Smartphones accompany many of us on our daily lives, and it’s no wonder that they have become the most used cameras on major photo sharing sites. With the introduction of LightField technology to the mainstream, the market potential for light-field enabled (plenoptic) smartphone camera modules soon became clear.
Within the past few months, several companies have announced working on small LightField modules that are fit for inclusion in Smartphones, including Toshiba and the MIT. Toshiba even has a working demo and plans to release a model by March 2014.
Pelican Imaging is another such company (which we introduced last September). After 6 years of research, the relatively unknown company from Mountain View have recently demonstrated their product at Mobile World Congress: A tiny module featuring an array of 4 x 4 (or 5 x 5) individual cameras that is only 3 mm high. Using today’s standard camera technology rather than expensive microlens arrays, the module is expected to cost around 20 $.
Contrary to other designs, each individual camera is said to record just one colour (really?), and the 16 images of 16.75 megapixels each result in a computed 8 megapixel JPEG image with embedded depth map.
The algorithms used in conjunction with the module are reportedly quite resource-intensive, which is why the company has held off on demonstrations for the arrival of the newest generation of mobile processors earlier this year.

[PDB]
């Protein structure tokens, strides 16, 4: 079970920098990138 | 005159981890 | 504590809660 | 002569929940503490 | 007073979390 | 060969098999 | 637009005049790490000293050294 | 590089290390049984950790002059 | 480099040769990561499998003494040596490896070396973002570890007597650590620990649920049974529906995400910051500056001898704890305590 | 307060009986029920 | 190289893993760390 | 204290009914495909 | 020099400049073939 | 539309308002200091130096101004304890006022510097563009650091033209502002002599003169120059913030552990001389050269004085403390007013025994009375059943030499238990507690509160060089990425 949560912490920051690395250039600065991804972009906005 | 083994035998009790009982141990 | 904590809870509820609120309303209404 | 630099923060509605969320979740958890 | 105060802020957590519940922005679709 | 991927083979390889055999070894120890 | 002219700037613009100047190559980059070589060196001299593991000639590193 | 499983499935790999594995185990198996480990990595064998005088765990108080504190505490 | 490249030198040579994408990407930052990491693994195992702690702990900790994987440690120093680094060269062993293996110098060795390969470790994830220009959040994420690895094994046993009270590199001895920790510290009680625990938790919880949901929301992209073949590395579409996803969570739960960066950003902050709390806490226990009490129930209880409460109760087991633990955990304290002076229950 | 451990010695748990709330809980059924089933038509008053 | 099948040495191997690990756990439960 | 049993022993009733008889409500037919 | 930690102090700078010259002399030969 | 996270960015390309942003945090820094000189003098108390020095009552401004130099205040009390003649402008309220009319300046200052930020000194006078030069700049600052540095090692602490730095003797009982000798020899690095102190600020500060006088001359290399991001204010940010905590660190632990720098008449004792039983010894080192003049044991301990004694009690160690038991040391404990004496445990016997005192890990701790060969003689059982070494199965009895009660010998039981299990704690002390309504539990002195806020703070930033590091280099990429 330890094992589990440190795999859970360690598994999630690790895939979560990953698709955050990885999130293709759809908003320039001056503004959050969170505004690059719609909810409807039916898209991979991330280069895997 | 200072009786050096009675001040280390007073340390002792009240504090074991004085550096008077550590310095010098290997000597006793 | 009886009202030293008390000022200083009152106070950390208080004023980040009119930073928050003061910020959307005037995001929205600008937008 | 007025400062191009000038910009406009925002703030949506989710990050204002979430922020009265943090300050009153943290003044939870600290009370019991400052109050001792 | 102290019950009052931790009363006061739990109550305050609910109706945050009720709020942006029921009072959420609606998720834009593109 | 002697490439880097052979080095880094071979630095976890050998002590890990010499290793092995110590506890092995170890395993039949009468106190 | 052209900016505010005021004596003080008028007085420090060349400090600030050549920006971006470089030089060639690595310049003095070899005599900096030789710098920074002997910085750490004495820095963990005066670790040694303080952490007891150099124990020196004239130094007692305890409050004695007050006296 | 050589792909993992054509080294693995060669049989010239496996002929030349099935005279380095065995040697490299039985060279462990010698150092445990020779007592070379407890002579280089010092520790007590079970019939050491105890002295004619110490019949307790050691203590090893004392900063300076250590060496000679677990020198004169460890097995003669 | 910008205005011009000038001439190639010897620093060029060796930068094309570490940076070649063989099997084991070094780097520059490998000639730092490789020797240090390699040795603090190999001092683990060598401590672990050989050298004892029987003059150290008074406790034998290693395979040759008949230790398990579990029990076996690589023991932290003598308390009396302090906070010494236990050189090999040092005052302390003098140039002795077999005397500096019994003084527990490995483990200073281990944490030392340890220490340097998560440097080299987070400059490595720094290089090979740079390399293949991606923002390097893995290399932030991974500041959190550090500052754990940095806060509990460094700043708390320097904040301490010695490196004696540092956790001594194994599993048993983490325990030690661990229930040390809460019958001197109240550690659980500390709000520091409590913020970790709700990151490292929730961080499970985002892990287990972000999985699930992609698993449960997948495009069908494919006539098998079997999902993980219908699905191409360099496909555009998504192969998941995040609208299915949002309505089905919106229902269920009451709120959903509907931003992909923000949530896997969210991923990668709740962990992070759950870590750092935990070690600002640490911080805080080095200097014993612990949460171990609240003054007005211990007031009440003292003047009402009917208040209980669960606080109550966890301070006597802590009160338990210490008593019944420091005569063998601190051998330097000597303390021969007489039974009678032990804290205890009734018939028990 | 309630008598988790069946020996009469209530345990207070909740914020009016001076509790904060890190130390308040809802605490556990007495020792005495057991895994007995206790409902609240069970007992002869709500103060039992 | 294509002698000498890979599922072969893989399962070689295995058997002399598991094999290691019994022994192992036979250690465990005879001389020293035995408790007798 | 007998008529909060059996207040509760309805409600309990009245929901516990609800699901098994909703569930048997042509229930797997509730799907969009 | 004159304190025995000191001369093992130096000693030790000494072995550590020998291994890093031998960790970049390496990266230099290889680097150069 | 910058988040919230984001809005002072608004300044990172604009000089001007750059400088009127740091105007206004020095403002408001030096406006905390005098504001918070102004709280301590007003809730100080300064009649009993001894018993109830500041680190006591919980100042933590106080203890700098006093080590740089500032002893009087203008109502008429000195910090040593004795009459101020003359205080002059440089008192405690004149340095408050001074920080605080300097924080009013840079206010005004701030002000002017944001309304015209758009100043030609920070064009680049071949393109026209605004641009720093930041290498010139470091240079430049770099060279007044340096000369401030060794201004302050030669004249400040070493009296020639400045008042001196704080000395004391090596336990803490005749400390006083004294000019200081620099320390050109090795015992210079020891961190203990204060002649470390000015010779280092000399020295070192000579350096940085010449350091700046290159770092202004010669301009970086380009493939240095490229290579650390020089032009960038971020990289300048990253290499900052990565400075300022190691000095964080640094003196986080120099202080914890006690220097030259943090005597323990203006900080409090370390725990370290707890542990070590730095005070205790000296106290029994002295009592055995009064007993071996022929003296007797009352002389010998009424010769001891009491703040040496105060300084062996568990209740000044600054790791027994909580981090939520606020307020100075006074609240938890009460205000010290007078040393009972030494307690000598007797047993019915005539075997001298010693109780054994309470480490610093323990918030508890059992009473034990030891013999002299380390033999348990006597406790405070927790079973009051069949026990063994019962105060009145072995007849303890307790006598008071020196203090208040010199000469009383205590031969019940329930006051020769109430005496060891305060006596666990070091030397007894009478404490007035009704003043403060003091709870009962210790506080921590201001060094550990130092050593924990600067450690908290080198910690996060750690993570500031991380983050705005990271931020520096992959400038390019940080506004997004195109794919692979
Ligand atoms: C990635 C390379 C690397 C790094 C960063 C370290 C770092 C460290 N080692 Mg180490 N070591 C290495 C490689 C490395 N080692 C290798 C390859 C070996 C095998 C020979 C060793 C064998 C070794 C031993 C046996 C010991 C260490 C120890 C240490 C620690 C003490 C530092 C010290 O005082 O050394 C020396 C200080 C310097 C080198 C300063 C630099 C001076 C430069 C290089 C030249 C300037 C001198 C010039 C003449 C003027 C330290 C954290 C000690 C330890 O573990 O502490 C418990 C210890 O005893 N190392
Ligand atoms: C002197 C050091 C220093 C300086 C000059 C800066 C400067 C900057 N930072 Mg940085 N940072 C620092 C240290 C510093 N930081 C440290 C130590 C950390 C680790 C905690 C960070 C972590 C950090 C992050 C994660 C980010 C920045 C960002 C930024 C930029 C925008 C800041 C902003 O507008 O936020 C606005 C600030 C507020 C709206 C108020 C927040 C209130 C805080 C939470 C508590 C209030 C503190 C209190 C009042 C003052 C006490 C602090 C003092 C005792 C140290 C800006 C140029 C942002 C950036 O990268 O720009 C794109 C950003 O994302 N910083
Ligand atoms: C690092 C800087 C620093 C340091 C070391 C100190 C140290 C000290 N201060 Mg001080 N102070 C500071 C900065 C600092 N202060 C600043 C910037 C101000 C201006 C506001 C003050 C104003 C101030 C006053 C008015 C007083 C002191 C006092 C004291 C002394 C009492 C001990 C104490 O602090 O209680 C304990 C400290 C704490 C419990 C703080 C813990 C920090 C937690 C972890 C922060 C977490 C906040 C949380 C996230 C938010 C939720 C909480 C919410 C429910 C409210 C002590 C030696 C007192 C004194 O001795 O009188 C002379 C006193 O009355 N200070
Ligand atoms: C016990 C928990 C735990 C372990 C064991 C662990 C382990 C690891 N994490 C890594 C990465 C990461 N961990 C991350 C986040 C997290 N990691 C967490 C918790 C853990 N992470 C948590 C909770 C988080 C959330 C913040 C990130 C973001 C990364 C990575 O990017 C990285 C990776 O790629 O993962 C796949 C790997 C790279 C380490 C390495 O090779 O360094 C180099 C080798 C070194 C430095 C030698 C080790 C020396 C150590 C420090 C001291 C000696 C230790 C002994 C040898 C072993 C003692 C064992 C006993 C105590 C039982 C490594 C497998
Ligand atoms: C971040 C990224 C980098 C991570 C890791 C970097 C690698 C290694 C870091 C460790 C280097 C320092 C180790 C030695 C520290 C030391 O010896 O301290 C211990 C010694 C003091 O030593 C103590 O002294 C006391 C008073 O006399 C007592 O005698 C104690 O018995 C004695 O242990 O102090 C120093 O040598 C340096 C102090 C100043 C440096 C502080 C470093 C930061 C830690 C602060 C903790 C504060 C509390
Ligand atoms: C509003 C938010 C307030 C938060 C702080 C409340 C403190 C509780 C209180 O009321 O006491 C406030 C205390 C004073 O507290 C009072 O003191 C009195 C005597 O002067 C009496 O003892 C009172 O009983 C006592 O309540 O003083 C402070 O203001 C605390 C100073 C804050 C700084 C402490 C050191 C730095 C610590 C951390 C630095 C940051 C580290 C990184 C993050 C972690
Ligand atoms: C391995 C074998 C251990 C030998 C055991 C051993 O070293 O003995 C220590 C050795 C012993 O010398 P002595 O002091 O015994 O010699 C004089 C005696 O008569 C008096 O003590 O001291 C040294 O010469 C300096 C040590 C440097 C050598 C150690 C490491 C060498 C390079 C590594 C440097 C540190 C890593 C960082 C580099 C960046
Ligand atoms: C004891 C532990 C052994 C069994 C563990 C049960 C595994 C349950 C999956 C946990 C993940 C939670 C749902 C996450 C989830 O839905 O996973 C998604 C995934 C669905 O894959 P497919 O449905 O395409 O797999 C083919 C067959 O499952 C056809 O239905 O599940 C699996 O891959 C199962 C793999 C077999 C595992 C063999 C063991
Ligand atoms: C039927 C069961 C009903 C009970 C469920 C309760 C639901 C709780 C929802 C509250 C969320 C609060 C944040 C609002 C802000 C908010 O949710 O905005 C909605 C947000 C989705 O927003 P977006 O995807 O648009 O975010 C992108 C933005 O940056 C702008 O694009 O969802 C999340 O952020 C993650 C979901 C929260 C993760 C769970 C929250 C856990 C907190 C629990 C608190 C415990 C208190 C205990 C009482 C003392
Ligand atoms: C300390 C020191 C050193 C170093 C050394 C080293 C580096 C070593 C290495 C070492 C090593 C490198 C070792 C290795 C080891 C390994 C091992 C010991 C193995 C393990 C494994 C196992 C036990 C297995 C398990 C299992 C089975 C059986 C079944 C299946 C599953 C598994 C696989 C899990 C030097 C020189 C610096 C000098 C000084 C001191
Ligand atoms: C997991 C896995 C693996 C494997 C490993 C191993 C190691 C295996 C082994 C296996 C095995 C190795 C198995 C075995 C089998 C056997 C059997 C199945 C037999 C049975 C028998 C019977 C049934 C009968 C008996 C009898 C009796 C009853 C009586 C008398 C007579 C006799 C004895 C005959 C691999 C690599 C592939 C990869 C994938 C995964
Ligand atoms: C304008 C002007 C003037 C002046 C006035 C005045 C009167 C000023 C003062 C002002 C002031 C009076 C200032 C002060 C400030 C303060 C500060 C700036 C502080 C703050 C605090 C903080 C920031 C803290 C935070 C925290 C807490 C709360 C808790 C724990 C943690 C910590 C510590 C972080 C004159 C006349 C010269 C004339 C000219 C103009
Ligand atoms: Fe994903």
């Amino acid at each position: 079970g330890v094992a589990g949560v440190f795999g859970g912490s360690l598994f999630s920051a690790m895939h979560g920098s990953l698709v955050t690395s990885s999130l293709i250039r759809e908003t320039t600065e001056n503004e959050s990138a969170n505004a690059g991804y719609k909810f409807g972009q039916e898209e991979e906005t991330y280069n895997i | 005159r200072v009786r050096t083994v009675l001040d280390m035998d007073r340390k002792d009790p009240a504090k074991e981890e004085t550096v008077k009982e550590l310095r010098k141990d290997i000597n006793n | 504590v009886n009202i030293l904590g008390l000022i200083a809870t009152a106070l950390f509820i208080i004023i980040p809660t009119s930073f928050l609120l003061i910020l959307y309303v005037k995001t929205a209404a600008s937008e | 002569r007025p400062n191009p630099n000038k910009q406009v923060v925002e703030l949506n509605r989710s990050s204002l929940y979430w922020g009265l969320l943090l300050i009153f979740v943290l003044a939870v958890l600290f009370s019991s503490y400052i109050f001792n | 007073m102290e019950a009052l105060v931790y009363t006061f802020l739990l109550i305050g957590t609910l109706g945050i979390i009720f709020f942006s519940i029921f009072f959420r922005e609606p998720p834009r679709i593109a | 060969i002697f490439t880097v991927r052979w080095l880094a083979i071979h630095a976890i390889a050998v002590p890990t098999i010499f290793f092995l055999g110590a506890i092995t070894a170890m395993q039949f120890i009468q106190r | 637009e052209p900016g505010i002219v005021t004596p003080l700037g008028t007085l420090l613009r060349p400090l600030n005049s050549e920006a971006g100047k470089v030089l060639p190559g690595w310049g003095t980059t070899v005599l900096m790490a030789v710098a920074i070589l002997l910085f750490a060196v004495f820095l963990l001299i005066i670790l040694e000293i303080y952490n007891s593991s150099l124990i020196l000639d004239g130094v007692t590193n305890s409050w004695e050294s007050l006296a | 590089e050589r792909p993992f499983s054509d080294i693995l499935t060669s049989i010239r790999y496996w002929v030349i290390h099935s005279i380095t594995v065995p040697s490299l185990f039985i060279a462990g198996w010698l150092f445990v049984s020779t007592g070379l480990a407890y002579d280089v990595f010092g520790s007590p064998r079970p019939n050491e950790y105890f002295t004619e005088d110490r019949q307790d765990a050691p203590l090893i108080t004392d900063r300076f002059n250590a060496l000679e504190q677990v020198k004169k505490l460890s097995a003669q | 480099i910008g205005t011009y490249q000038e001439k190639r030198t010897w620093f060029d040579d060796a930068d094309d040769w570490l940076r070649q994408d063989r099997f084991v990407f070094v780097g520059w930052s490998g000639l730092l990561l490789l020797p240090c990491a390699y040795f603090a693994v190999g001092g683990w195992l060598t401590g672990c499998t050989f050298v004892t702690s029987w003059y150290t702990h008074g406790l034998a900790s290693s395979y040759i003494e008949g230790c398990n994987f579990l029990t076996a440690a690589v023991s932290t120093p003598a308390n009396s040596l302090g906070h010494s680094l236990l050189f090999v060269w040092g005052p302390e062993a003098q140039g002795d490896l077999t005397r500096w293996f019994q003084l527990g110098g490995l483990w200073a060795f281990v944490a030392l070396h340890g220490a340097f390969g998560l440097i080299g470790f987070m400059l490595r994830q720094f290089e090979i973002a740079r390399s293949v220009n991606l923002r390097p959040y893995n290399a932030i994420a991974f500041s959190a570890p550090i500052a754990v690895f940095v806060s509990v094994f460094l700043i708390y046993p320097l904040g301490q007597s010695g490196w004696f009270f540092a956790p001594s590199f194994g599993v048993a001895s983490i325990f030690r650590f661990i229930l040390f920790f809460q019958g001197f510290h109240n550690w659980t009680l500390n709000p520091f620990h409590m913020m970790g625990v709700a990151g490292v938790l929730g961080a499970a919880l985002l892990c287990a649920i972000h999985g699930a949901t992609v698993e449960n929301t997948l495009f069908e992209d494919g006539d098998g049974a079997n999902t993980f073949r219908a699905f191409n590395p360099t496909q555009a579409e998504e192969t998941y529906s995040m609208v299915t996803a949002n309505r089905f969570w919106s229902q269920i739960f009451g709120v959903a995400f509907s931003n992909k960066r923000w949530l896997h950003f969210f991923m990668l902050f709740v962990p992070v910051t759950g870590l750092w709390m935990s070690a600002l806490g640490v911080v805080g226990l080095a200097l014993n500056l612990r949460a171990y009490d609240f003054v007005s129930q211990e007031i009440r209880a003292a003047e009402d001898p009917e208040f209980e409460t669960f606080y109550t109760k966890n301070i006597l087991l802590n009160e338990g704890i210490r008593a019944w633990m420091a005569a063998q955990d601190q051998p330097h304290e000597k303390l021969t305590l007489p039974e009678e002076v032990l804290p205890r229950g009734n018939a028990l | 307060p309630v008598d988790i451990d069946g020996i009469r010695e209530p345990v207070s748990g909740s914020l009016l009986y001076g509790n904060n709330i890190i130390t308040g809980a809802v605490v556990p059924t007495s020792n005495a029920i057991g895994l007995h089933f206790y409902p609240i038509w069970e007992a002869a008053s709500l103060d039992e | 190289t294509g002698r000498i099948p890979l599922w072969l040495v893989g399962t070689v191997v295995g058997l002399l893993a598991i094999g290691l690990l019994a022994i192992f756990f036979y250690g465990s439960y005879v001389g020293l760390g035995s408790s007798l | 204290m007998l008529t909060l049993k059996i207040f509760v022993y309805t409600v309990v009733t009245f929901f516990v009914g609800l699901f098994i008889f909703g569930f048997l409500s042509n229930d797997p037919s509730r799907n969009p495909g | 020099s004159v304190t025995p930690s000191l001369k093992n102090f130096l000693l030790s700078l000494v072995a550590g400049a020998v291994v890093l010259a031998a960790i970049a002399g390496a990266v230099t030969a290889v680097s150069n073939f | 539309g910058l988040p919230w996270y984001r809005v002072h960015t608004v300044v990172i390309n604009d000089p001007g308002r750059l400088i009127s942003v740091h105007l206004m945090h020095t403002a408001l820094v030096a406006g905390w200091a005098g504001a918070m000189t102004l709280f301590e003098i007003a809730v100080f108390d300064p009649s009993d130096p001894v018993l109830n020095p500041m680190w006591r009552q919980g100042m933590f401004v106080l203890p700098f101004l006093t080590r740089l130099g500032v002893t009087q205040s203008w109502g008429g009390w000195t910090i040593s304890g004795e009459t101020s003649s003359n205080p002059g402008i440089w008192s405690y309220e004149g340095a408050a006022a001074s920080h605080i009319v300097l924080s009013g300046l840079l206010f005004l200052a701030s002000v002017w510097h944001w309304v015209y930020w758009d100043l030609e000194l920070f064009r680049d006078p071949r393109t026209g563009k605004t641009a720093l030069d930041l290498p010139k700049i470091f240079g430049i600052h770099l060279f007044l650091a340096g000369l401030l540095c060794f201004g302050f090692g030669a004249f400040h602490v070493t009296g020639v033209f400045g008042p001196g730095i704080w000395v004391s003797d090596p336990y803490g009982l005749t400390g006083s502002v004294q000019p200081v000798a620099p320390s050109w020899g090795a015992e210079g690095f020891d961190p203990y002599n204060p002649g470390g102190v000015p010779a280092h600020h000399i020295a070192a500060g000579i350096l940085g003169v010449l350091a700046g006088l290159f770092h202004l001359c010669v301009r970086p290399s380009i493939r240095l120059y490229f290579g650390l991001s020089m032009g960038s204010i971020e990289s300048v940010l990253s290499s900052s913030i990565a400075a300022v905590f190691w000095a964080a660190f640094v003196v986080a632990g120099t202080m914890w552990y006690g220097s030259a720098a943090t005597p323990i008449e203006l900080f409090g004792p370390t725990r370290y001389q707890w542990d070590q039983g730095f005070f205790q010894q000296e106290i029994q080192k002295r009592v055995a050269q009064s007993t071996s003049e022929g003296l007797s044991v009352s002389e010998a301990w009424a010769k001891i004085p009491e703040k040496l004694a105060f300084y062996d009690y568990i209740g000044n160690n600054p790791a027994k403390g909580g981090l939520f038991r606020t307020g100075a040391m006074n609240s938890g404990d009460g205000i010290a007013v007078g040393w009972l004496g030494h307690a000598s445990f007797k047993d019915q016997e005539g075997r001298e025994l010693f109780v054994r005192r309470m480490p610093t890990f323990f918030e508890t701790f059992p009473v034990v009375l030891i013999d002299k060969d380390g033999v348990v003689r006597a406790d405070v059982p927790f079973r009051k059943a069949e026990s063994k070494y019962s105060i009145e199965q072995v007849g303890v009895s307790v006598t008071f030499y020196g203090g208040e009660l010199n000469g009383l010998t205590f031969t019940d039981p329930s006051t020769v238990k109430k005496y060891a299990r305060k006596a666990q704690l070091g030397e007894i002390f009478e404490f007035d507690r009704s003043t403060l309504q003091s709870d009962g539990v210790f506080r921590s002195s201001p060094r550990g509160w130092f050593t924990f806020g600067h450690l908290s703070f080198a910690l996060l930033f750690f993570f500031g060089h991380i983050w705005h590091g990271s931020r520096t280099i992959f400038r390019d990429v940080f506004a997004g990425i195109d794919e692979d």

Demonstrations of photo- and video functionality at Mobile World Congress ran off a Snapdragon 800 processor, which showed successfully that their plenoptic design is ready for today’s smartphones.
The [depth] map is accurate enough for gesture detection, for example, making it plausible that a single front-facing camera could be used both as a webcam and for gesture control of a computer or phone. It’s no LEAP Motion, so don’t expect to be able to sign your name in the air with it, but swiping aside windows or rotating objects on the screen should be a no-brainer.
To accommodate these types of applications, the Pelican imager generates a low-resolution depth map in literal real time (…), which after the fact it can process into a full-resolution depth map for more detailed applications. Other applications could include “all-in-one” auto backup cameras that are also distance detectors, and of course video games.
Pelican Imaging is licensing their technology and expertise to hardware manufacturers, and expects to have products in the market “within the first half of 2014″.